Helen O’Neill is an Operational Advisor with emergency medical aid agency Médecins Sans Frontières (MSF). She recently returned after having worked with MSF teams in the Kivu region of northeastern Democratic Republic of Congo (DRC), where today thousands of people are desperately fleeing violence as a 15-year conflict escalates into outright war. Here O’Neill describes people’s situation in the Kivu region.

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Photo: Dominic Nair, L'Oeil Public. | Two women return to collect personal belongings during a break in fighting in a town called Kabaya, near Rumangabo in eastern Congo, where most of the fighting is concentrated. Thousands of refugees are fleeing fighting in eastern Congo.

The situation in the Kivu region is rapidly deteriorating and it’s changing hour by hour. Repeatedly displaced by conflict, the people I met in MSF clinics, in the camps or by the roadside were already sick, exhausted and frightened. Now people are being forced, in their thousands, to flee for their lives yet again. The northeastern part of the country is torn after years of conflict and bloodshed and the health needs of the population are enormous. Despite the current escalation of violence, our teams continue to provide independent emergency medical aid to people in towns and camps throughout the conflict zone, namely in and around Kitchanga, Masisi, Mweso, Nyanzale, Rutshuru and Kayna. In many areas, MSF is the only remaining international organization providing medical and humanitarian assistance to a terrified and desperate population.

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Photo: Dominic Nair, L'Oeil Public. | A group of men distribute water from a well after over 25,000 people arrive after walking more then a day without food or water at an improvised Internally Displaced People (IDP) camp in Kibati, about 25 kms north of the provincial capital of Goma. Thousands of civilians fled fresh fighting in eastern Democratic Republic of Congo.

Last week, the MSF teams in the villages of Mweso and Rutshuru were trapped in our two hospitals, listening to heavy shelling outside while providing life-saving medical treatment inside. At the weekend, intense fighting erupted around Rutshuru town, some 70 kilometres from the provincial capital, Goma. Our team treated 80 war-wounded people and since then has been working around the clock to try to save the lives of severely injured patients. Yet again, this current escalation of violence has caused widespread panic. The terror across the Kivu region is palpable. People are grabbing their children, goats if they have any, and bundling their belongings on top of their heads to flee, once more, to wherever they can find some level of safety. One week there is a bustling village and the next week our mobile medical teams return to discover it’s completely empty — a ghost town. Thousands are on the move - a constant stream of humanity on the road. Who knows where all these people will end up? The families settle in inhospitable areas, many of them in the bush, where there is no chance of accessing healthcare. They build shelters out of whatever local materials they can find, like banana leaves, completely exposed to the damp of the current rainy season and the cold of the Congo nights. The violence is having a devastating impact. After years of displacement people’s health is fragile, particularly the children’s. Malaria is endemic in the country, as is cholera, which increases whenever people are on the move like this or crowded into unsanitary camps. The harsh reality is that those children who managed to escape the current violence this week could die over the next few weeks from the bite of a mosquito, simply because they lack access to medical care. The injustice of this is hard to bear.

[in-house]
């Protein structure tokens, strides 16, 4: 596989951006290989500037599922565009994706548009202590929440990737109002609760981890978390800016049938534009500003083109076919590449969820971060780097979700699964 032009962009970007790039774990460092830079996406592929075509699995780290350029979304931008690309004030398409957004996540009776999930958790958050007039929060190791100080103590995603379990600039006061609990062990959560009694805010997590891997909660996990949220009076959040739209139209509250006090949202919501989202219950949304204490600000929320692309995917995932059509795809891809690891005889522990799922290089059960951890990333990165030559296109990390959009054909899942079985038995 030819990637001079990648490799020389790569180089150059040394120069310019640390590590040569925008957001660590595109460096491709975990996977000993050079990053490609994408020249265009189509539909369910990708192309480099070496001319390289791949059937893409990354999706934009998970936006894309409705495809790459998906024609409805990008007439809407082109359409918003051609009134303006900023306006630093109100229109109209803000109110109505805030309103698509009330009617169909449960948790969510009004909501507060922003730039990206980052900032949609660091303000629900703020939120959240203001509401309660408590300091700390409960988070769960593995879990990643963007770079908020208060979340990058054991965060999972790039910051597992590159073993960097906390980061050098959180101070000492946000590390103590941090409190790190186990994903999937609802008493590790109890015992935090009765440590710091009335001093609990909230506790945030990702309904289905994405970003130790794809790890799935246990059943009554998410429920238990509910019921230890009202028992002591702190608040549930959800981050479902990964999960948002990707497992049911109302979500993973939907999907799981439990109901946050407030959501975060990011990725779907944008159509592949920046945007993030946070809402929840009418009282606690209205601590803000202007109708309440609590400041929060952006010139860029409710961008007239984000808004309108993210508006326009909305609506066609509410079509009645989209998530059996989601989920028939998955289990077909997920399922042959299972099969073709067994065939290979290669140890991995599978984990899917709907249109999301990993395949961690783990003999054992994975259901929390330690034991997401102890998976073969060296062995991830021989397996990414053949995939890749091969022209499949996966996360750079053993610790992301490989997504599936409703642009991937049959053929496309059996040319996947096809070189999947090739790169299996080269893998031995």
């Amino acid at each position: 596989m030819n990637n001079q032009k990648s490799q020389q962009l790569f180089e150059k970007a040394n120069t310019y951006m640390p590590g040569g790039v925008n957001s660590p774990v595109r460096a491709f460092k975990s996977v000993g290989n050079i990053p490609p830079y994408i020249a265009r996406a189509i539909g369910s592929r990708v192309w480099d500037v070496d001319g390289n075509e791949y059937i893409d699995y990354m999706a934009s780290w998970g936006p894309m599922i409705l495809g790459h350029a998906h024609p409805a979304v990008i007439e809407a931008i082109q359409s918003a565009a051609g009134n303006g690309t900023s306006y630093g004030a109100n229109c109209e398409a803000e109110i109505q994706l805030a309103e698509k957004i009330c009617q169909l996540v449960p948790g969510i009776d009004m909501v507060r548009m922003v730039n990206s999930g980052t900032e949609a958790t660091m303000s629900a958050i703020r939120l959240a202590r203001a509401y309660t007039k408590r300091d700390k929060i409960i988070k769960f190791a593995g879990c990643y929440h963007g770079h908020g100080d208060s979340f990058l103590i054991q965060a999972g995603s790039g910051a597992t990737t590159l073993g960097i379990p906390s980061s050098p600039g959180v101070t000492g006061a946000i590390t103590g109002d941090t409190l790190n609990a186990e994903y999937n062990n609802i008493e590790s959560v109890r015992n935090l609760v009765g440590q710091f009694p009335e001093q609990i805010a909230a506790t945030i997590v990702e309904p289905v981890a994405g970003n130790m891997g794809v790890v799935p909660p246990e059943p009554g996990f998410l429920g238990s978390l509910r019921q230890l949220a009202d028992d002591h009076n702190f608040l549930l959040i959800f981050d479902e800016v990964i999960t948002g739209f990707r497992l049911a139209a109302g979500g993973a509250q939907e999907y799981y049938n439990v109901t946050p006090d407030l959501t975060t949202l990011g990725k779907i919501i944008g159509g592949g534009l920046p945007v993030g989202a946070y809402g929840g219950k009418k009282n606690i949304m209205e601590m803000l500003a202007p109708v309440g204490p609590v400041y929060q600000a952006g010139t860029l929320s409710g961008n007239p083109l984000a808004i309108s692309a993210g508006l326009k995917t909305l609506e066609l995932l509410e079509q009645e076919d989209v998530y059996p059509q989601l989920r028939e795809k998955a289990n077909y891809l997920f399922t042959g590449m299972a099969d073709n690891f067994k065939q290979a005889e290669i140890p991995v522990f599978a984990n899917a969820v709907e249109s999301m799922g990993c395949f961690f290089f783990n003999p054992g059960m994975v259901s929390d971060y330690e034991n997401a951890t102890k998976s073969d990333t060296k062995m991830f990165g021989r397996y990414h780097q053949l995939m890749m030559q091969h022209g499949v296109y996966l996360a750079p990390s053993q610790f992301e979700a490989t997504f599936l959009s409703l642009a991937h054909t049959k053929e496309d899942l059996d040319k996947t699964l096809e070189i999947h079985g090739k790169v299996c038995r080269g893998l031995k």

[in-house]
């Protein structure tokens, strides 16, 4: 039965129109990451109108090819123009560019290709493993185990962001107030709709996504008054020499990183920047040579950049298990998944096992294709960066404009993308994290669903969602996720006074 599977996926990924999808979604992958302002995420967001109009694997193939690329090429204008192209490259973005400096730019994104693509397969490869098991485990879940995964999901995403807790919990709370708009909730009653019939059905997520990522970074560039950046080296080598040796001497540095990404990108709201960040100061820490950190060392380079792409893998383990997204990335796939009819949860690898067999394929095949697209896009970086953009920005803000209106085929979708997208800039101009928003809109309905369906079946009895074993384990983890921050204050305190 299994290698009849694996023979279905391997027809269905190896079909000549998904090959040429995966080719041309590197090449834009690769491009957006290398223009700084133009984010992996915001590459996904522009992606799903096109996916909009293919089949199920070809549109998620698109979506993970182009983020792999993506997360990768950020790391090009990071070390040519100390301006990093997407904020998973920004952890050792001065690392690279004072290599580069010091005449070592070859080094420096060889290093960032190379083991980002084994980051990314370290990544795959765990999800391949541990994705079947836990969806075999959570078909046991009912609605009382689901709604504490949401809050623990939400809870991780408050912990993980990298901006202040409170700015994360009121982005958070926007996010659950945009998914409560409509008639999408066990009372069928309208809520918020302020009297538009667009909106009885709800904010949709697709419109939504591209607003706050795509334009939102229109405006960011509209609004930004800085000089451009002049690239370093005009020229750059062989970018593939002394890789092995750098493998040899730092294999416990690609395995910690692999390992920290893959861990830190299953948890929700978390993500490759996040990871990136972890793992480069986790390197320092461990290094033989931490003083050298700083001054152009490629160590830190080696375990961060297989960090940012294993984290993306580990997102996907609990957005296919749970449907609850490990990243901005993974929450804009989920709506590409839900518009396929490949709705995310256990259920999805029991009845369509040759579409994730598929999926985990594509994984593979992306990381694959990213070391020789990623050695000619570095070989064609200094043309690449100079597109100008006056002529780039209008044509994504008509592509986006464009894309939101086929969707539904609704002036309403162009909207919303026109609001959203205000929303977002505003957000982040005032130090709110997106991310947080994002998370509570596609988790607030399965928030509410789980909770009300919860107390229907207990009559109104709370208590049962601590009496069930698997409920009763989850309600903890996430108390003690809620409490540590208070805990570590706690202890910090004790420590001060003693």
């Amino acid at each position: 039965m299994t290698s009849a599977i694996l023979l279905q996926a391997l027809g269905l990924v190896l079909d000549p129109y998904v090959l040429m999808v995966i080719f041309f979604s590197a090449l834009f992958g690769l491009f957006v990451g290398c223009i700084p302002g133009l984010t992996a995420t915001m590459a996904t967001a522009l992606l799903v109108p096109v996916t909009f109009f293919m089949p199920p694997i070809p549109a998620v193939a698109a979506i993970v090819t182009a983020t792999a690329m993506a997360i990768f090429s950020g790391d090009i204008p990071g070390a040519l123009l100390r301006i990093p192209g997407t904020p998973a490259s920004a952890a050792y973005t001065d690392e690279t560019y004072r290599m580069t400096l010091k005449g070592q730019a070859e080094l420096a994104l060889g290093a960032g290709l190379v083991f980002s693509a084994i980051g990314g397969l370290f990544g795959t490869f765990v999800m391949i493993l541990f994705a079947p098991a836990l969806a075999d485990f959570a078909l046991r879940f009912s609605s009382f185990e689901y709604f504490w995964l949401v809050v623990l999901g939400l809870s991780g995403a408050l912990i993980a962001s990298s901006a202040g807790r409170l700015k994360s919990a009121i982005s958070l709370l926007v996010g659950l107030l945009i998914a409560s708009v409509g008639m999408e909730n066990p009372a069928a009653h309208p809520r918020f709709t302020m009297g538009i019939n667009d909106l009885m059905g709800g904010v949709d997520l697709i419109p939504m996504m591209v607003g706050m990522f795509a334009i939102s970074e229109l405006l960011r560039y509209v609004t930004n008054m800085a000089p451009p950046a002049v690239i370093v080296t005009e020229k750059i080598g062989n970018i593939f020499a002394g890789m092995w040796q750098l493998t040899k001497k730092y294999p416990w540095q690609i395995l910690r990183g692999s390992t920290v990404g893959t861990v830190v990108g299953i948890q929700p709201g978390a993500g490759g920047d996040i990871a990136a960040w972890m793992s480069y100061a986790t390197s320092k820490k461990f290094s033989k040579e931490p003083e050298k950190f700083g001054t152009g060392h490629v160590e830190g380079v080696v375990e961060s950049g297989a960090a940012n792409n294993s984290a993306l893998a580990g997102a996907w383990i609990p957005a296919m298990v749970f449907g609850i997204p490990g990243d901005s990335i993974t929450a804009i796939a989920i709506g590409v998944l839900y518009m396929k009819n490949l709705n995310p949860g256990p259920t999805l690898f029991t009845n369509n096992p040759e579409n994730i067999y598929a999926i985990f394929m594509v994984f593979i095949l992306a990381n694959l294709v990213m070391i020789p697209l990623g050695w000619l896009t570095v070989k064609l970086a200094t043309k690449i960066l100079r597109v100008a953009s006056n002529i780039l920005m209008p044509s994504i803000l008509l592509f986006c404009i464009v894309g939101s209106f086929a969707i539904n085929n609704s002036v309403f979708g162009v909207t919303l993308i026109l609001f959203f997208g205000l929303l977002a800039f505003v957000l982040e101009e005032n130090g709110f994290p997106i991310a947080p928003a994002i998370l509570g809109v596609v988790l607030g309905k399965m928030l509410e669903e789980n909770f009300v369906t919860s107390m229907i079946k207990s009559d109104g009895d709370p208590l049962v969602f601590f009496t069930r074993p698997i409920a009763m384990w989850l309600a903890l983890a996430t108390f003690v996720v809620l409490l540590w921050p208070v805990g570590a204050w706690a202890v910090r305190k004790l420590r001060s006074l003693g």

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Photo: Dominic Nair, L'Oeil Public. | Over 25,000 people carry their belongings as they flee one of the main refugee camps due to fighting on Monday, Oct. 27, 2008 near Kibumba in eastern DRC.

The people I met are also hungry, as they can’t go to their fields to harvest. It’s just too dangerous. If you are out alone trying to get to your land you can be shot or raped. So, malnutrition is another very real concern. In some places, it’s extremely difficult to find the displaced people. They can’t reach us, so whenever we get information on their whereabouts we try to reach them with mobile medical clinics. Clearly, the situation is desperate and we’re extremely concerned. These people need immediate humanitarian assistance. They need medical aid, shelter, food and clean water — urgently.

We are sending extra international staff to the region to support the relief efforts. However, the violence needs to stop. These people have already suffered so much. Most of them have only ever known war and displacement in this cycle of violence. The civilian population are prisoners in a humanitarian crisis not of their making, caught in a conflict that is stealing everything from them — their dignity, security, health, homes, livelihoods and ultimately, for too many, their lives. Helen O’Neill will return to Democratic Republic of Congo again in November.